Contaminants from mining continue to spread down-gradient in the ground water to surface water. Crown/Kinross has failed to take adequate actions to control these discharges. In addition, the mining company has failed to submit an approvable hydrologic closure plan as required 30 days before actual mine closure to eventually bring the mine site into permit compliance. The mining company has rapidly implemented closure activities that might not be approved if they faced regulatory scrutiny. While the company has laid pipes to be buried under the re-contoured site, almost to the top of Buckhorn Mountain to recirculate treated water during closure, their location has not been approved nor is there a monitoring plan that includes cleanup benchmarks. In fact, the mining company has requested that the two water quality monitoring locations within the mine be eliminated. To ensure compliance there should be more monitoring – not less.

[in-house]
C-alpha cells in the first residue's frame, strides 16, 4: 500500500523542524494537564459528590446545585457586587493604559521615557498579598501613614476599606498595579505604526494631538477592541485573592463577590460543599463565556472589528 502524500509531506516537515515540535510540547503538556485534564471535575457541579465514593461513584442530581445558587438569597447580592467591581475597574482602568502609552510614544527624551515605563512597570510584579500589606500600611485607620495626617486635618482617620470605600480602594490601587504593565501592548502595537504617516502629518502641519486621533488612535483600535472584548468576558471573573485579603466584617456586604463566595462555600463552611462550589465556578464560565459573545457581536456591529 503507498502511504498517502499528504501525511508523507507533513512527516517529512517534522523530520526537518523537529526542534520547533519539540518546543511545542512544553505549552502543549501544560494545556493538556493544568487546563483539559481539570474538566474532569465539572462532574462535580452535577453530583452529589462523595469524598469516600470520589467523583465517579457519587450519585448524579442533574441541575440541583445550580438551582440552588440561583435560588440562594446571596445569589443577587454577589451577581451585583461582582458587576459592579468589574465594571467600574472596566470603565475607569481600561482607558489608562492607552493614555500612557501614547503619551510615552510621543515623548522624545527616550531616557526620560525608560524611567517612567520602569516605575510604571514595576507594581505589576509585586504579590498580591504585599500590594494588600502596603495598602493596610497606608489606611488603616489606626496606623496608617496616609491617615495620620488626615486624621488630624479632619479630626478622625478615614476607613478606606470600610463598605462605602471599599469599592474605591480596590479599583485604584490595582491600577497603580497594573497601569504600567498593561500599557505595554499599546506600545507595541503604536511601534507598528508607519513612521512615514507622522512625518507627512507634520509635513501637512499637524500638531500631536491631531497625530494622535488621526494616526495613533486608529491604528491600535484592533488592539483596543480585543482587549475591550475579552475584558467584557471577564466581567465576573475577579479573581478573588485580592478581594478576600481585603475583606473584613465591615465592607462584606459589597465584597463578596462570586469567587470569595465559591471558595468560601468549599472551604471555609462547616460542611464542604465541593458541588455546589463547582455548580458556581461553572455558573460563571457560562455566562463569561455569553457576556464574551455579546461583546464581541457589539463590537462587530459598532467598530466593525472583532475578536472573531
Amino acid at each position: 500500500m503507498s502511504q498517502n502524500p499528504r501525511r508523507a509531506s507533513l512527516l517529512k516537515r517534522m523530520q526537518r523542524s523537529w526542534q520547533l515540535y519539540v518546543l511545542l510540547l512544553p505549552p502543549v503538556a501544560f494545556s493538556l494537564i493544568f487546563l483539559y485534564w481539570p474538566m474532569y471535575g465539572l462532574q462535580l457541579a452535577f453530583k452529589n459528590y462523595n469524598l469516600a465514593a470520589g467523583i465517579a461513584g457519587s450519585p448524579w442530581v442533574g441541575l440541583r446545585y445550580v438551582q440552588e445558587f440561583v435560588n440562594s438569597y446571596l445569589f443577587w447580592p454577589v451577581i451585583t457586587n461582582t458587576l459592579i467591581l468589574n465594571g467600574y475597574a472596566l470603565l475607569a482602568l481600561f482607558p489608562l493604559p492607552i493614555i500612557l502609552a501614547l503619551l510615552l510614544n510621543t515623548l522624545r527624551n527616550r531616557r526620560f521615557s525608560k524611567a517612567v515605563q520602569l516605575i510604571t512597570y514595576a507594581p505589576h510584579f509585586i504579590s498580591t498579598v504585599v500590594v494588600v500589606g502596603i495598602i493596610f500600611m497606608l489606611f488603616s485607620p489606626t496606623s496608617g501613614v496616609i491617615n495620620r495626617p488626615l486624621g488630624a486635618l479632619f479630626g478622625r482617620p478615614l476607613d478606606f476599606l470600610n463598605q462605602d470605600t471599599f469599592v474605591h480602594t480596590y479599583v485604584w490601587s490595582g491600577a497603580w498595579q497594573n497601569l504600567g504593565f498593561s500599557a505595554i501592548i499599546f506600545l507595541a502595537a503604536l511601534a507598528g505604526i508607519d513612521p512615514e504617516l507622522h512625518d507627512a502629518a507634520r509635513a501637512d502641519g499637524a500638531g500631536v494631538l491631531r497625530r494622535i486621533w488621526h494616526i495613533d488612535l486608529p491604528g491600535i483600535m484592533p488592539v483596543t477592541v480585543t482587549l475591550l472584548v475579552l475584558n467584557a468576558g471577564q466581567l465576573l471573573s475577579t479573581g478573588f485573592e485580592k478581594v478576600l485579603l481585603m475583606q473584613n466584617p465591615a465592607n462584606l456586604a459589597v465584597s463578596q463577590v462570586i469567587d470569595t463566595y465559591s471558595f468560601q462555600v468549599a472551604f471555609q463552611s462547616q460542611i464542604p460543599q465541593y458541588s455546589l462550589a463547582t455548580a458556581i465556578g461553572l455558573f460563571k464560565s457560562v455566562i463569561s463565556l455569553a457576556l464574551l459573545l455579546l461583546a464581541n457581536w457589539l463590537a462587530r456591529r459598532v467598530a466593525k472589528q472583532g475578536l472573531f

In addition to the failure to complete an acceptable closure plan, Crown’s failure to develop and execute an appropriate adaptive management framework has led to continuous and unabated water quality problems at the mine. Ecology has never approved an updated Adaptive Management Plan, though an approvable update was required by July 2014. Crown must develop a plan that incorporates the significant changes to the mine site that have and will be made now that the mine is closed. One result of the dysfunctional and outdated adaptive management regime is that negative water quality impacts from the operation of the mine have not been adequately addressed. The mine continues to propose actions that would compromise the compliance monitoring at the mine and draw more contaminants away from the mine, instead of implementing actions that were agreed to in the 2013 penalty settlement with Ecology. Actions listed in the settlement include geophysical surveys, tracer tests, and constructing additional dewatering wells, among others.